3. Networking. Consumers naturally coalesce around common skills, interests, and experiences. The Internet amplifies this by encouraging an unparalleled ease and openness of communication among perfect strangers. Indeed, “communities of interest,” where individuals confabulate and commiserate without geographic constraints and with few social barriers, exist all over the Web. People participating in a chat area may know nothing more about those they’re chatting with than the interest they share. The power of consumer networks is that they’re independent and based on real consumer experiences, not what the company tells them they will experience.
CrowdholdingCrowdholding connects the crowd with entrepreneurs, allowing you to give feedback and ideas for a future share.
ITF excelled with Crowd Wisdom
TailoredInk ICO Community Management
IronX ICO Social Media Marketing
Aerum ICO Influencer Marketing
Jarvis built with the crowd
ySign engaged the blockchain crowd
6 Ways to Earn Crypto For Free
Common Mistakes When Investing in ICOs
Connectjob joins Crowdholding
Week in a Nutshell & Smart Contract
Opporty joins Crowdholding
Getting to Know our Users
SmartCash joins Crowdholding
Bitcoen.io joins Crowdholding
What is a Smart Contract?
How to Create an ICO - Part 3 - Marketing
How to Create an ICO - Part 2 - The Two "W's"
How to create an ICO - Part 1 - The building blocks
Invest Time, Not Money
What alternatives are there to financing your business?
What is an ICO? And should you invest?
Blockchain technology : changing the world of business silently
Crowdholding’s Pre-Sale — A Case Study
How to become a Crowdholding supporter: Part 3 exchanging ETH for YUPIES
China ban on ICO’s : Not all Doom and Gloom?
How to become a Crowdholding supporter: Part 2 Buy some Ether (ETH) on Coinbase
How to create a task on Crowdholding
How to become a Crowdholding supporter: Part 1 creating a Ethereum wallet on MyEtherWallet.com
How to create a project on Crowdholding
Cryptocurrencies and their value
What is Crowdholding?
What is a White Paper? And do you need one?
What can CEO’s / Entrepreneurs learn from athletes?
How to start my own business? Part 3. Validating Your Business Idea
Top 10 career mistakes to avoid
6 Benefits of a Sharing Economy
How to start my own business? Part 2. Factory for ideas
Startup Promotion and Content Marketing Strategy
How to start my own business? Part 1. Five simple rules
The Year Capitalism could have Changed
Robots & Work: Jack Ma Predicted The Emergence of Robot-CEO
Startup Psychology: Why Entrepreneurs will save the planet?
Billionaire's School: it's hard to be the first
10 interesting sport startups that will rule 2017
30 reasons to be an online entrepreneur
How to chose a dating site?
You should know this striking marketing trend
10 reasons to join Crowdholding if you are a student
How did 67,000 people create the first crowdsourced melody?
Launch a startup with a partner, never alone.
Collaboration solves education problems with flying colors!
Hollywood movie from your smartphone?
Design your room the way you want it!
Hi, Your business is now a unicorn!
Hi, You're Hired!
Don't want to change the world for the better? You can stop reading now.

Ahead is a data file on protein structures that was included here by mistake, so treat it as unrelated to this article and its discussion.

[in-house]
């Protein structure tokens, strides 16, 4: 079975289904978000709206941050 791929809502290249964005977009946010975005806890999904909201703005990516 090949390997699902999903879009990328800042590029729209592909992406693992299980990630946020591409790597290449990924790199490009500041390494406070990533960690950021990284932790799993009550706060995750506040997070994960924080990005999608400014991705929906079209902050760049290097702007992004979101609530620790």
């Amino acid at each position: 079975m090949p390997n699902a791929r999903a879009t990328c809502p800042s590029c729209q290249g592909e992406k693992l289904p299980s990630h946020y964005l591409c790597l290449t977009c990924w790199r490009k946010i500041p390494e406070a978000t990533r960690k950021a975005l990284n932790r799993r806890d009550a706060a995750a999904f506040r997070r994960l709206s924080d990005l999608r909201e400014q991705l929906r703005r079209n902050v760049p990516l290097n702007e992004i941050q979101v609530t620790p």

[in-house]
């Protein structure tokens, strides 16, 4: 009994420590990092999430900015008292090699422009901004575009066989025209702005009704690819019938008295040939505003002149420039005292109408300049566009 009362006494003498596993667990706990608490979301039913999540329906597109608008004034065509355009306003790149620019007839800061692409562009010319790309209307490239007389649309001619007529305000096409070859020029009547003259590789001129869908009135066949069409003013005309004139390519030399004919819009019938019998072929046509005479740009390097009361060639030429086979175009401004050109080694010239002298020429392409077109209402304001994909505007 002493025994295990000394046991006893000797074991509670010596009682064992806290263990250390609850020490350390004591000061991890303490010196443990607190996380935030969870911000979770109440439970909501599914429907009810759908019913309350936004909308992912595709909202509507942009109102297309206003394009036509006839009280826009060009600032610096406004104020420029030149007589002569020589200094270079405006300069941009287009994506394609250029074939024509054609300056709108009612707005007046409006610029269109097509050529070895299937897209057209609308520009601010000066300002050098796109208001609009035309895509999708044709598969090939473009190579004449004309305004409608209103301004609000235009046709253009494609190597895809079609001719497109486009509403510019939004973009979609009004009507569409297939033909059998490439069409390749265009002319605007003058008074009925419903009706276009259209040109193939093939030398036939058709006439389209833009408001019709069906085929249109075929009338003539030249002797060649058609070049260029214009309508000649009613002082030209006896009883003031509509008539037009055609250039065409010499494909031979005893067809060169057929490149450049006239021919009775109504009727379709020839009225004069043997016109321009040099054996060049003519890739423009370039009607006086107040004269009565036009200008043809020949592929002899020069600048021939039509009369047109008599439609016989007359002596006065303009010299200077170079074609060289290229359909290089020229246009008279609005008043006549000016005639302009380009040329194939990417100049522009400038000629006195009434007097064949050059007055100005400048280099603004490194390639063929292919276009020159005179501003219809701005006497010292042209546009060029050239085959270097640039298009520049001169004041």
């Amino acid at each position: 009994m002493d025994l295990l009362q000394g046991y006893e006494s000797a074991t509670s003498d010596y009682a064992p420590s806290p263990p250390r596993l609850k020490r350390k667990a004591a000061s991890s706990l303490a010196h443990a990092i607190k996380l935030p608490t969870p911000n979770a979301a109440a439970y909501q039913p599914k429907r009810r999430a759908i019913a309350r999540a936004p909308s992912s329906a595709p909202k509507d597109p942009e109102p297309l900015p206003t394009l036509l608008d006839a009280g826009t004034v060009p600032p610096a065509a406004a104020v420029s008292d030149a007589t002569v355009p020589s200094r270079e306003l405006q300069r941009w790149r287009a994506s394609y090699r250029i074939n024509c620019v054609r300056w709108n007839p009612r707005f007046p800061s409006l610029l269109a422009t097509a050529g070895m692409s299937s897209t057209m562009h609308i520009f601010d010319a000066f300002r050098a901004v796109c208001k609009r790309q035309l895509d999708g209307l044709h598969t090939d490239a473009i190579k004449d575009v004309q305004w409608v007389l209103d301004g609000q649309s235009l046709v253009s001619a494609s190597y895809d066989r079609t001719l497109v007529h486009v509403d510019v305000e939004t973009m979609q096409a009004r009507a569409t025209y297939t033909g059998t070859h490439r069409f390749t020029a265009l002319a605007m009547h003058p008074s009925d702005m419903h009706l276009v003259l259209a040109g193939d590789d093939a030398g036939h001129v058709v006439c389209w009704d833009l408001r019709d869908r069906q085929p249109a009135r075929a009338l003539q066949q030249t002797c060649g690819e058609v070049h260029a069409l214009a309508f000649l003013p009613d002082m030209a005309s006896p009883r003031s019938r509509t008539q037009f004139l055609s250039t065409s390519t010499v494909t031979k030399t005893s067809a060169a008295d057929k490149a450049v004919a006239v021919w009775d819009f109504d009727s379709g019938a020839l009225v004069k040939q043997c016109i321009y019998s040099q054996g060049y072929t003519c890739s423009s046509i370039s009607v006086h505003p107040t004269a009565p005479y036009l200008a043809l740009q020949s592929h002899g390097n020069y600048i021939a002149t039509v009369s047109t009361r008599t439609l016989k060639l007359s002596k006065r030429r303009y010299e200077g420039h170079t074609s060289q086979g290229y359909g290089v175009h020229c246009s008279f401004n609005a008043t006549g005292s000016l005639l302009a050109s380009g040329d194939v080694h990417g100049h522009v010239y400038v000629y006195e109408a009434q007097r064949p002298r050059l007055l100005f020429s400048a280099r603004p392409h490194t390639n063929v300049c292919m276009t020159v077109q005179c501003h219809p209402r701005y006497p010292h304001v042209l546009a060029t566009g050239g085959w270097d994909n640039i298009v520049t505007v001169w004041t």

Sharing Economy is not a niche, it's the future
📊 What if karma was 🆚 worth something? 🤜🤛
Raise capital, preserve equity
5 marketing strategies for successful contact with Millennials
Why 75% of new products are doomed to fail?
Small Business Staffing Opportunities
What are Crowd Currencies?
Mass Collaboration leads to unprecedented innovation
Alternative Finance: Equity vs Crowdshare Crowdfunding
Co-creation between the crowd and small businesses
THE RELATIONSHIP BETWEEN IT AND CO CREATION
Corruption on Wall Street: The Stolen American Dream
To own or to rent, trends in sharing economics
Crowdsourcing a girlfriend
CROWDSOURCING IN FASHION
CrowdSourcing Trends 2020
Peer-to-peer journalism: What and how?
Peer-to-peer in the fashion industry
The Peer-To-Peer Marketplace Revolution
The relationship between Co-creation and Innovation
CROWDFUNDING AND VIDEOGAMES
NON-EQUITY CROWDFUNDING CHANGING FASHION BUSINESS
Revenue-sharing vs Reward-based crowdfunding
Blockchain application in Media industry
Blockchain Technology & Crowdfunding
Creative marketing through Crowdsourced Content
JOBS OF THE FUTURE
Alternative finance for small businesses
WHY CO-CREATE? – A message to the Crowd
Think Tanks and Benefits
Empowering Global Citizens to Improve Education
THE EVIL WALL STREET
Co-creation in Tech
Co-creation and Innovation
WHY CO-CREATE? - Benefits for Small Businesses
Co-creation in the Fashion Industry
Crowdholding vs Wallstreet
Make a brand your brand
The way you earn rewards has changed!
The task has changed to a new rewarding structure. Please read the following rules:
Voters get 35% of the reward
Commenters still receive the majority of 65% of the reward weight, while voters 35%.
You receive only 7 upvotes and must vote what you think are the best answers
You now have a limited amount of upvotes. You won’t see the other user votes until the task expires. If you vote the top half comments you will receive a portion of the 35%.
Top 50% upvoted comments get bigger share
Our algorithm gives top 50% upvoted comments more rewards than the bottom 50% comments.
Give me an example with numbers
Upvoters get 35 % of the reward.
65 % goes to the commentors.
Half of the reward is gained from bottom 1/2.
Upvoters get nothing
1/2 of the reward pool for this segmentis distributed among top 1/2
There is a task with 1000 Reward.
Let’s assume Top 1/2 recevies 70% of all upvotes.
Bottom gets 30 %. But because half of the reward goes to Top 1/2 that makes the final numbers more like Top 1/2 gets 85% (55.25% for commentors, 29,75% for upvoters) and bottom gets 15 % of the final reward.
If there’s 100 upvotes:
1 upvote that upvotes a comment in Top is worth around 12 Yups (circa 8 goes to commentor, 4 goes to upvoter)
1 upvote that upvotes a comment in Bottom is worth 5 (All goes to commentor).
Reminder about our Moderation
If you upvote a comment that’s reported as Spam or comment that should not be rewarded (eg. “Good job” comments) you will lose your right to be rewarded for this task.
We hope you like this new system and it brings you lots of fruitful discussions and reward you fairly.
Do you still have questions? Read more detailed explanation at our helpdesk
All the best,
Your Crowdholding Team